6 Foods to try in Oman

Trade and fusion had been a part of the culture of Oman for centuries, and Omani food has been directly influenced by this. You’ll find spices from India and East Africa throughout Omani cuisine, creating a unique dish that is an exquisite blend of spices, herbs and flavour that truly warms your heart, soul and stomach. Here are some of the local delicacies that you shouldn’t miss!

Shuwa
A favourite dish in Oman, Shuwa is grilled meat that is often cooked for special occasions like Eid. Shuwa is marinated in Omani spices, then wrapped in banana or palm leaves and put in an underground sand oven where it gets cooked over one to two days. Once the meat is taken out of the ground, it is tender with a layer of crispy spices around it. It is served with rice and tomato sauce.

Harees
Harees is a porridge-like dish made from wheat and ghee, mixed in with some type of meat (often chicken). The word Harees comes from the Arabic harasaor even older, the Akkadian ‘harasu,’ which refers to the mashing of meat with barley or shelled whole grains of wheat. The bone-in meat is often first cooked separately before combining with the starch, de-boned and then rhythmically pounded into a smooth paste. It is undoubtedly one of the most ancient and popular iftar dishes across the Gulf countries during Ramadan.

Makbous
Originally from Yemen, makbous is a dish of rice, meat, and vegetables, all seasoned with spices, and often served on a communal tray to eat together. The two main ingredients that make the dish are saffron and cardamom. The meat is cooked first, with onion and garlic, while the other spices are added later. The rice is cooked separately and mixed with the meat, which turns it yellow and creamy. In most occasions, the dish is served with either yoghurt or green salad, traditional bread and tomato sauce.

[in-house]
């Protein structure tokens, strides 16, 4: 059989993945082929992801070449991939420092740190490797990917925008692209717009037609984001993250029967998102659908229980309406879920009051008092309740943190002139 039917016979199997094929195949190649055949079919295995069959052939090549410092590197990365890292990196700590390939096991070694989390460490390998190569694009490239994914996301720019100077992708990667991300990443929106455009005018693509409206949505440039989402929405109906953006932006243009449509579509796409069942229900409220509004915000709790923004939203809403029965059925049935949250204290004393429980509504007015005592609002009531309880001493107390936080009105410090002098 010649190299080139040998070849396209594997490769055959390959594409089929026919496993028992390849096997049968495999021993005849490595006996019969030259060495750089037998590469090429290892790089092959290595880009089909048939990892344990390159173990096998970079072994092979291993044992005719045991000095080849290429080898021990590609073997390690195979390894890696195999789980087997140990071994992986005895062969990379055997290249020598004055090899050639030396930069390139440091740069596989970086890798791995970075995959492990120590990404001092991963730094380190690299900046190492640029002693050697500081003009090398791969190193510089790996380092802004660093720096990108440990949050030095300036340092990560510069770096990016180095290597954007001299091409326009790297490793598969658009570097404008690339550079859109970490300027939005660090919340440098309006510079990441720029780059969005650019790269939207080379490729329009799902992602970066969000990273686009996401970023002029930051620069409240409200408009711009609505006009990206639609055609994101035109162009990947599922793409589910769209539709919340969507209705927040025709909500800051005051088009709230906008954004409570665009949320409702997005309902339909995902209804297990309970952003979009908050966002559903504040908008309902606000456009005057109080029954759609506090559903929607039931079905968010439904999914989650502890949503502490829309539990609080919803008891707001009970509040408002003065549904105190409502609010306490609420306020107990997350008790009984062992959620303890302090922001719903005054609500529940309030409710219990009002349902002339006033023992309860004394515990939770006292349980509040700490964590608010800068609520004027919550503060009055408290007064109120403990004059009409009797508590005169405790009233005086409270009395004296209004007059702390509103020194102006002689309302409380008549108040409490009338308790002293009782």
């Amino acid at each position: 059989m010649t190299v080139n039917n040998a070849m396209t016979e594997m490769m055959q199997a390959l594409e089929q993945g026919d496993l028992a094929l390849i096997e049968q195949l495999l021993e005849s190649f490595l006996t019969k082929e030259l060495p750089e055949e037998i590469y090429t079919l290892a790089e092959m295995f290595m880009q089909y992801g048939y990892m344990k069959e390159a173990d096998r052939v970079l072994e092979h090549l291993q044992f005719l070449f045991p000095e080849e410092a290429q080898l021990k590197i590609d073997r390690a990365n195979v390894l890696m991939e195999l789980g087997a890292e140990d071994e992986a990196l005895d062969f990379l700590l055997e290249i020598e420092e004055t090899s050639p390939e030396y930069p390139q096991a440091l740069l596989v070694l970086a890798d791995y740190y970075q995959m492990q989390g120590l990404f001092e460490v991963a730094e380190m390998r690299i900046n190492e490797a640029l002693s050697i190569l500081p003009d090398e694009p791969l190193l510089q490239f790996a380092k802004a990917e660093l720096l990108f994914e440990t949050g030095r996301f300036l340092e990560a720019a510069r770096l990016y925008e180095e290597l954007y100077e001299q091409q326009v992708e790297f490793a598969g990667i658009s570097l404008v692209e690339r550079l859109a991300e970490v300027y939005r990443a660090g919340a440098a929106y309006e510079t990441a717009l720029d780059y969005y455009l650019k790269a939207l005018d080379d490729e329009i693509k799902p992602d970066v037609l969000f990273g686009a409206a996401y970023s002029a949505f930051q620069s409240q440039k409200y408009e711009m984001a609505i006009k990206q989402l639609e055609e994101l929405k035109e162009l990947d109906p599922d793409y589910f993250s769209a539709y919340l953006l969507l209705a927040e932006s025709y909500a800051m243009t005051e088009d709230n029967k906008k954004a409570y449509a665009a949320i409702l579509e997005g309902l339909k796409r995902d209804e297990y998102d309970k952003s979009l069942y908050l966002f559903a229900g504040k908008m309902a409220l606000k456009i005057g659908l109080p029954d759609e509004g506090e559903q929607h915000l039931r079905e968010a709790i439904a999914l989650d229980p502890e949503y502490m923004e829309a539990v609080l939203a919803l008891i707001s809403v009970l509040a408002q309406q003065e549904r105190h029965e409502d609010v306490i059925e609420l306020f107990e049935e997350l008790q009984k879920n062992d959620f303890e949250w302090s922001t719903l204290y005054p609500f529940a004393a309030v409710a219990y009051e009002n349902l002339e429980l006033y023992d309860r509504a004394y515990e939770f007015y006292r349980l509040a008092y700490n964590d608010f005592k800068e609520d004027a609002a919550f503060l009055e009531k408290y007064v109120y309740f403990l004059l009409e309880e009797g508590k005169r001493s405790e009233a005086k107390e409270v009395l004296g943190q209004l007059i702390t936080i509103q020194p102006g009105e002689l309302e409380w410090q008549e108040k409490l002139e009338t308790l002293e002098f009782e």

Malleh
The seafood caught off the shores of the Sultanate was also preserved. Shark and fish were salted and cured, then rehydrated with lime and onion for dishes called awa’al and malleh, which remain popular in Muscat to this day.

Bablou soup
Omani paplou soup is a fish or seafood soup. It is often made with tuna and tuna roe, however shellfish and other types of fish can also be used. This dish is loved in the coastal regions of Oman. It has a wonderful citrus flavor that counterbalances the heat along with a wonderful paste made from garlic, ginger and cilantro. The soup is served over a heap of basmati rice and garnished with cilantro and lime wedges.

Mishkak
Although Oman might not be famous for street food, mishkak — skewers of marinated grilled meat and seafood are famous and loved by locals and others visiting here. The meat is marinated in a garlic, ginger, and spices, and then grilled over flaming hot charcoal. Mishkak is eaten with spicy chili sauce or tamarind sauce.

TITASH CHAKRABORTY